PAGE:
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Our testing methods
Laptops present some difficulties for benchmarking, especially for those interested in the specific performance of one component in the system. When we test a graphics card, we generally try and control for as many variables as possible by placing it on a test bench. That allows us to do apples-to-apples comparisons between different cards.

Since that wasn't possible here—we couldn't exactly yank out the 1070 in the laptop and plug it into a handy motherboard—we submitted the 1070 to an completely unfair comparison. We ran our friendly neighborhood MSI GeForce GTX 1070 Gaming Z (the non-mobile kind) through the same benchmarks as Gigabyte's P57X using TR's standard graphics-card testing rig from recent reviews.

The machine that we used to test the MSI GTX 1070 has some major advantages over the P57X. Notably, the desktop GTX 1070 was paired up with a Core i7-6700K, an eight-threaded monster with a 4.2 GHz max turbo frequency and a 91W TDP. Our test rig also has 16GB of DDR4-3000 RAM compared to the P57X's DDR4-2133. Most notably, the CPU and graphics card for our desktop system have huge coolers that let them run without fear of thermal throttling.

Even though Gigabyte's cooling apparatus inside the P57X is an effective one from our past experience, there's no way it can compete with a desktop. The 45W Core i7-6700HQ inside the P57X is no slouch, but its tighter thermal envelope limits its peak performance. The same is true of the mobile GTX 1070—we'll be watching its clocks to see just how effective the P57X's heatpipes and fans are for cooling a desktop-class graphics card.

For some extra perspective about just where the mobile GeForce GTX 1070 slots into the graphics-card pantheon, we also retested our EVGA GeForce GTX 1060 6GB card using the same settings as we did for the mobile GTX 1070 on our desktop rig. Let's see if the P57X can run with the big dogs.

Maybe the best sequel since The Empire Strikes Back, Bethesda's 2016 reboot of the Doom franchise is a fast, frenetic fragfest. For these benchmarks, we ran the game at 1920x1080 on the game's Ultra preset, but with 8x TSSAA and 16x anisotropic filtering. Doom has a lot of graphics settings, so apologies in advance for the wall of screenshots.

Our "Inside the Second" benchmarking techniques gather frame-time data from our games of choice using a utility called PresentMon. Detailed analysis of the time it takes for the machines to generate each frame allows us to characterize the performance far more accurately than we could by simply presenting average frames per second. In a thermally-constrained chassis where temperatures, power limits, and clocks are constantly shifting and interacting, our methods could reveal any resulting roughness in-game.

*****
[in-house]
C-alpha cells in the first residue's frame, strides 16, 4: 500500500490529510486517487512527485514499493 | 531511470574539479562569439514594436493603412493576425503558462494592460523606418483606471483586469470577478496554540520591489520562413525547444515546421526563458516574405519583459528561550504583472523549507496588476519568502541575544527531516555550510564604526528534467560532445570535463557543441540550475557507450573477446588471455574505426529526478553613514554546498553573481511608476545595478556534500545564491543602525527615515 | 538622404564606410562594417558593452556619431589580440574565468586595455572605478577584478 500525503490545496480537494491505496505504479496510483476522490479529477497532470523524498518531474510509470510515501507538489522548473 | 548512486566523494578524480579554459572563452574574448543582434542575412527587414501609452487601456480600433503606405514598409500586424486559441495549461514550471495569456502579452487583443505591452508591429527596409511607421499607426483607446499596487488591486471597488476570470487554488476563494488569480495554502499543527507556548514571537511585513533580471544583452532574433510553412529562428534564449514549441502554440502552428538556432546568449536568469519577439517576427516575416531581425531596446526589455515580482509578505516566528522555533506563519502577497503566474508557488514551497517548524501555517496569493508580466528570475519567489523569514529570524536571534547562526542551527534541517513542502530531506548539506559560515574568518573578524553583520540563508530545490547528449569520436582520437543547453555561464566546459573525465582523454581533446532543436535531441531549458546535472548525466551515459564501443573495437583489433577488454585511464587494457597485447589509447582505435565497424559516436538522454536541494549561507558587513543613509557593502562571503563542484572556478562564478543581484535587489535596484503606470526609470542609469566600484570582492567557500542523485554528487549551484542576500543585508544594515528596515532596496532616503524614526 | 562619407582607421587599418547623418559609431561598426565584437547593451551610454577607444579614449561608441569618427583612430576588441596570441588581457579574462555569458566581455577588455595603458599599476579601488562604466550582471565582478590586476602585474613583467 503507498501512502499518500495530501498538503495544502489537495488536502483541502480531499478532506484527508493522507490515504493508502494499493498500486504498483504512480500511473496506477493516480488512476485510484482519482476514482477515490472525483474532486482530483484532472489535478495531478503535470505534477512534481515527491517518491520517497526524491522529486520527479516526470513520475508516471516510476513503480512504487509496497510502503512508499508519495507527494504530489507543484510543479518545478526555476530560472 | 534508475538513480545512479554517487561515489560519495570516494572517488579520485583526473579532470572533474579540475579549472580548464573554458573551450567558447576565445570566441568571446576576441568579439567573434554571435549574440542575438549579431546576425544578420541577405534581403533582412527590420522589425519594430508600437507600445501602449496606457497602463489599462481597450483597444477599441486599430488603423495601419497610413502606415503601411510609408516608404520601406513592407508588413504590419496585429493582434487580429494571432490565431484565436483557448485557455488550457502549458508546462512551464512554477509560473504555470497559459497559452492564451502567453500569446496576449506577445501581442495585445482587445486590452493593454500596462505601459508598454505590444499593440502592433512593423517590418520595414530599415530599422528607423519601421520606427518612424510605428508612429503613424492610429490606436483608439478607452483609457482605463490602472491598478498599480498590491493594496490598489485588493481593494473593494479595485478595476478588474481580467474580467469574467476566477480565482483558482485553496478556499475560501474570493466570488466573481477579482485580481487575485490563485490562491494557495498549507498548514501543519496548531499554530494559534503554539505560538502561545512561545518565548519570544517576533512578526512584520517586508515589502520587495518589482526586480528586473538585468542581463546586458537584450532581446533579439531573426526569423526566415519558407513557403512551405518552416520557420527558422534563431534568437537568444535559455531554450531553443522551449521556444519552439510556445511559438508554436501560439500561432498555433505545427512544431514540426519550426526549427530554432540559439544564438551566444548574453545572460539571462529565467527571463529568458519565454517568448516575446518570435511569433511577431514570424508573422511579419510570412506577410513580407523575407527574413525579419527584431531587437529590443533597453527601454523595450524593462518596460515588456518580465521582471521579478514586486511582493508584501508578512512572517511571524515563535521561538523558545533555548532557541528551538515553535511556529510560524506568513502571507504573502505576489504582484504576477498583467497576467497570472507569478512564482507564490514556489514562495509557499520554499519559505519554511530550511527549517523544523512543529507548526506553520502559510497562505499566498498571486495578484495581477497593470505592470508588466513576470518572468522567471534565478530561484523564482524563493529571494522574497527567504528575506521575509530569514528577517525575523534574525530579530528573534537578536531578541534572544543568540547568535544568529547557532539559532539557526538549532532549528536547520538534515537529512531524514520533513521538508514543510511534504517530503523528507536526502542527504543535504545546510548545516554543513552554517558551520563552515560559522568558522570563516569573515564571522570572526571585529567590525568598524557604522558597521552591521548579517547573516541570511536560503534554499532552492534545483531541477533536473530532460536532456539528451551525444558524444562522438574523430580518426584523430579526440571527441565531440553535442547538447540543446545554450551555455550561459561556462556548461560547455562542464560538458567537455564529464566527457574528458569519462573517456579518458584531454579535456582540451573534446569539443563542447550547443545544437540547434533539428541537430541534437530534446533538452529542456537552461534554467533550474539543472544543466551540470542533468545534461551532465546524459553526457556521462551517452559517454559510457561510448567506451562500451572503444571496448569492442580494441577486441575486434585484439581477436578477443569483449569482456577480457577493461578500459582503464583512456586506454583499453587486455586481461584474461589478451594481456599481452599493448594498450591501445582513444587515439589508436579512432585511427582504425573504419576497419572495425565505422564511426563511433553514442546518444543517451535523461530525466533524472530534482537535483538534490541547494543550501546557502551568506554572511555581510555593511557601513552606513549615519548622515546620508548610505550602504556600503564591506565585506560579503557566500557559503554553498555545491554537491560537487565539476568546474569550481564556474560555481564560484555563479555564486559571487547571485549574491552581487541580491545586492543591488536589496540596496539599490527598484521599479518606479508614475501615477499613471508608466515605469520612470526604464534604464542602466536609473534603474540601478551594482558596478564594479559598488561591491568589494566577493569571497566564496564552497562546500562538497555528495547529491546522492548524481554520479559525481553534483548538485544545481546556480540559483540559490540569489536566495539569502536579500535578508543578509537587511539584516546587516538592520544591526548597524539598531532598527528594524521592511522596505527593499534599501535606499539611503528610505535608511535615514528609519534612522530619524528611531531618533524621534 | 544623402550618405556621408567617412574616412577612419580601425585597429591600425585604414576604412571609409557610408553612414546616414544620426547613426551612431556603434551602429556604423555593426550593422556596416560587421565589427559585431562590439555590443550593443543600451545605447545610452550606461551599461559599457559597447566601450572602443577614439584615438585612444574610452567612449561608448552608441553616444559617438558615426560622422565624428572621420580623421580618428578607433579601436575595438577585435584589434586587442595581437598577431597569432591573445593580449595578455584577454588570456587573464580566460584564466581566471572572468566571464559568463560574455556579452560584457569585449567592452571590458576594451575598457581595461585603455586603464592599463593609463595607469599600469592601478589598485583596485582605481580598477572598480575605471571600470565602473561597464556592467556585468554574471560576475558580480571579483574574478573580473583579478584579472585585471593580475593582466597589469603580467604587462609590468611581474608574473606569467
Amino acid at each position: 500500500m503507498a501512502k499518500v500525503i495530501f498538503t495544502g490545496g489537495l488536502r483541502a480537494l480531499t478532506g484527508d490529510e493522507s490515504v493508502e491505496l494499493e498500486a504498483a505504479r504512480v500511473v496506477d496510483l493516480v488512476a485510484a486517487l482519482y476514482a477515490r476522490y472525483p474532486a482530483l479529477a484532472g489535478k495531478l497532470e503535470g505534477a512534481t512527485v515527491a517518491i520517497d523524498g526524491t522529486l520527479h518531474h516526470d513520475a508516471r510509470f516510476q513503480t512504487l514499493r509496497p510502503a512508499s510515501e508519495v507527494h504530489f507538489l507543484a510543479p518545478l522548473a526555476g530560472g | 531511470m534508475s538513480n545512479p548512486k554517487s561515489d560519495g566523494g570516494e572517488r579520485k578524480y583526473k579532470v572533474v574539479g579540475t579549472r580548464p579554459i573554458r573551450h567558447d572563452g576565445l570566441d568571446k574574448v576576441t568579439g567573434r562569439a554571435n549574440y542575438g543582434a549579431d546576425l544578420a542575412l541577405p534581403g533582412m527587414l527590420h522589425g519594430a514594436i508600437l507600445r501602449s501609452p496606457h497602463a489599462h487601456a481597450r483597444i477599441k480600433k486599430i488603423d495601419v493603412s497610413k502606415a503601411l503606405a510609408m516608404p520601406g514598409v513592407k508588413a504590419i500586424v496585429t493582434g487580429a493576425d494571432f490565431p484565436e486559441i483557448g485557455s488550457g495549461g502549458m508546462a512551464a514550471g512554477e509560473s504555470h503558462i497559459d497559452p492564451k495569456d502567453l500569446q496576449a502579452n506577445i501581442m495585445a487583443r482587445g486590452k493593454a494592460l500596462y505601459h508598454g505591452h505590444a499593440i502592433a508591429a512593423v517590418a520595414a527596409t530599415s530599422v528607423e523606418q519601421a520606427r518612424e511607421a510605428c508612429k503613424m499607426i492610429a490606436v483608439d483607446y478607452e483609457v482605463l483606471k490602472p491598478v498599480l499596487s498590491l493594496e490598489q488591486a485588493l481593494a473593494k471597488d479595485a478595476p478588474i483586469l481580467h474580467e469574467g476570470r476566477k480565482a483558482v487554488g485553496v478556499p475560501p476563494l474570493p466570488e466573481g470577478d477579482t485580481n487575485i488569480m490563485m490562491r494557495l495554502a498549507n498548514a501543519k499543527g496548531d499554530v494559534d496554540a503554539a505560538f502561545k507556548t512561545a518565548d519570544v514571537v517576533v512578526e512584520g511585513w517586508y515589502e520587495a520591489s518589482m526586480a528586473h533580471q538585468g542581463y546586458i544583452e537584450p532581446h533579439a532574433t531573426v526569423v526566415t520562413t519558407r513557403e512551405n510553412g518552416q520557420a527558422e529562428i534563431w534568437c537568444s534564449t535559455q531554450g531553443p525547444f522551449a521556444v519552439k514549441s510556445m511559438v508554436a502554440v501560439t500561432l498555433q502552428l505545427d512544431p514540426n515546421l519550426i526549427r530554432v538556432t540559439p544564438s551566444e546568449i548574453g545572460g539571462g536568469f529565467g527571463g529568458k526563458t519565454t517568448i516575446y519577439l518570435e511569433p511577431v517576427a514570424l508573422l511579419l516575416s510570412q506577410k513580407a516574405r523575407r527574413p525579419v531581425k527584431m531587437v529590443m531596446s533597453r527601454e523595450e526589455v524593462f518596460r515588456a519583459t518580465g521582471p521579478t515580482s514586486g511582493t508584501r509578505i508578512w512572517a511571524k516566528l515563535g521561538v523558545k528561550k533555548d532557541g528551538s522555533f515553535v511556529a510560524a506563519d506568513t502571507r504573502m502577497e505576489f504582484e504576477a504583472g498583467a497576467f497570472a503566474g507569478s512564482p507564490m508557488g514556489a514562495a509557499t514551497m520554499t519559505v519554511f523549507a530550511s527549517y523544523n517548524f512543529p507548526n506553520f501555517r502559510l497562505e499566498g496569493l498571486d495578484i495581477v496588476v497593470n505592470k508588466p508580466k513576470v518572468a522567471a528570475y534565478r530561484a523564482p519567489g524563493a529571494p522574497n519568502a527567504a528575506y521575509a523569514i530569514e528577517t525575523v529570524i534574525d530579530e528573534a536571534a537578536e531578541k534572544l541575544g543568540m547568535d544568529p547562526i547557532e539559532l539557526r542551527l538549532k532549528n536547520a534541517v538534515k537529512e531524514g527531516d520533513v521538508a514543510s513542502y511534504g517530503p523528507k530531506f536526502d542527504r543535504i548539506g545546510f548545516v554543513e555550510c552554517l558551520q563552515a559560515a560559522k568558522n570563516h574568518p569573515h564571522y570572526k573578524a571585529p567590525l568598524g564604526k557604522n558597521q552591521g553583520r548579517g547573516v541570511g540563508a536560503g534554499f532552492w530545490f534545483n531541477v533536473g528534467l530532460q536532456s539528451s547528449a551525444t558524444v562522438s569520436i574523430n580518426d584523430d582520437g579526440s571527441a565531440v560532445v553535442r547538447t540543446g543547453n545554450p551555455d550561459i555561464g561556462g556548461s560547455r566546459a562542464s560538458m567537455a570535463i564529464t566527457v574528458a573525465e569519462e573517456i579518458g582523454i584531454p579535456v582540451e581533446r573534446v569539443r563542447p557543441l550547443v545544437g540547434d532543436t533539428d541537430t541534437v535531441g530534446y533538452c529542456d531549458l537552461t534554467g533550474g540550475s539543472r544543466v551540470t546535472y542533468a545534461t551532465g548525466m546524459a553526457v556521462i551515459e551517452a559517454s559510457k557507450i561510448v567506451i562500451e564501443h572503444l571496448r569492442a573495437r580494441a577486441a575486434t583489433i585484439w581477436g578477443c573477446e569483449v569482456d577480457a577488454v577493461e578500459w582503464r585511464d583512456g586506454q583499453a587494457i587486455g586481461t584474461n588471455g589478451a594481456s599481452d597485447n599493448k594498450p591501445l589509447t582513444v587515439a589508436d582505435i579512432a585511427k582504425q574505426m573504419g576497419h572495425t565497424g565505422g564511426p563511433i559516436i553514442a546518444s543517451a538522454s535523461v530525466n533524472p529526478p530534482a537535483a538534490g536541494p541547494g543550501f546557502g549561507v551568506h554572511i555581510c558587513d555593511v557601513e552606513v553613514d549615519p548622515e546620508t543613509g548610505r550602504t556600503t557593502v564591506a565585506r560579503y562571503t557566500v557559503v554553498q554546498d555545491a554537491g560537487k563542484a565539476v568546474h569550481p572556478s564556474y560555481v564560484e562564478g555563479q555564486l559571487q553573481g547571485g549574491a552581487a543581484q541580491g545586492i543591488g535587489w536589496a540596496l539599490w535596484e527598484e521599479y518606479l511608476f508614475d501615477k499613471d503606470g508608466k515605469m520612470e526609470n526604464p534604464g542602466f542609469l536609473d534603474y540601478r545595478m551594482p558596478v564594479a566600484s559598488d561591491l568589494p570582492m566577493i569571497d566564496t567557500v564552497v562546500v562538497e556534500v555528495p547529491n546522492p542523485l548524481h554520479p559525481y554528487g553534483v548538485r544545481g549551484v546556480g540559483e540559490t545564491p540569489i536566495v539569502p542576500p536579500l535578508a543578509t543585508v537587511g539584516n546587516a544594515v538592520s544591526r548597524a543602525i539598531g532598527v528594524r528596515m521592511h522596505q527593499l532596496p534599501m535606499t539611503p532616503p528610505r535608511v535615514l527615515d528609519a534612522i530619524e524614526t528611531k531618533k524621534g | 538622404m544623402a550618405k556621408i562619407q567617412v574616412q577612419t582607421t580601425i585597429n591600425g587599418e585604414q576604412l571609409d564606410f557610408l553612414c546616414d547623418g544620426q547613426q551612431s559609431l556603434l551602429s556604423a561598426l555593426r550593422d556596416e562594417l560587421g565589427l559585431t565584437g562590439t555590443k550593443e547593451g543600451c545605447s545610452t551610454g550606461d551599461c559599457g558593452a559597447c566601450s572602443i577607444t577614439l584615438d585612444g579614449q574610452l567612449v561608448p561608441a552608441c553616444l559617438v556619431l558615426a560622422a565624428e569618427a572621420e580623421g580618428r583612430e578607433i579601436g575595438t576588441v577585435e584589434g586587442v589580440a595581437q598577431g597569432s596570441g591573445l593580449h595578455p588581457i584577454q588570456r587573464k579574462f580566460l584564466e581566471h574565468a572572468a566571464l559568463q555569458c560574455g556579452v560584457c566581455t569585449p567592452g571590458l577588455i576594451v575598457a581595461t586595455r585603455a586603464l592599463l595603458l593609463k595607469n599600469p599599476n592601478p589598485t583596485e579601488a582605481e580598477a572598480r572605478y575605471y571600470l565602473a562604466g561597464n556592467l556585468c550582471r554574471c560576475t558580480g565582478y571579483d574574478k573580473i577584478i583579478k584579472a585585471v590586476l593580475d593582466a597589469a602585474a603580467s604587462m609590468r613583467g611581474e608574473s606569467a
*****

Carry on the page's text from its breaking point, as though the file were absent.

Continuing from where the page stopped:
That's what you call a fast start, ladies and gentlemen. All three units deliver fantastic results in the first game of our testing suite. The desktop GTX 1070 is the clear winner, with a commanding lead in average FPS and 99th percentile frame time. However, that doesn't diminish the results put in by the mobile GTX 1070 and the 1060. A 99th percentile frame time result of 13.5 ms is excellent, as that puts 99% of the rendered frames well north of 60 FPS.

So why does the desktop GTX 1070 produce about 32% more frames per second than the mobile GTX 1070? We surmise that we're seeing that result because of the resolution. At 1920x1080, the advantages of the desktop system are able to take over. Its CPU and RAM are just better at feeding the graphics card and keeping it busy.

Our "time spent beyond x" graphs provide a quick reference for how much time a graphics card spends working on tough frames past certain critical thresholds in our tests. The graphs that gamers should care about the most are the ones that show how many frames were above the 50-ms threshold and the 33.3 -ms threshold, as those reveal how often the game dropped beneath 20 FPS and 30 FPS, respectively. When frame rates drop that low, gamers are likely to notice, and perhaps lose their sense of immersion.

None of our three contenders yield any frames underneath these thresholds, however, only showing a difference when we look at frames that took longer than 16.7 ms to generate. Those frames are the ones that dip below 60 FPS. Even there, very little separates the three systems. The mobile GTX 1070 had a couple tiny spikes in the benchmarking runs, and that's what we're seeing here. Even so, the P57X spent less than a tenth of a second beyond this point—an excellent gaming experience.

The chart correlates well to our experience with Doom on the P57X. Overall, it provided a smooth, high-quality experience, but there were infrequent moments when the machine didn't quite keep up with our high expectations. Gamers who aren't actively watching for such moments might not even notice.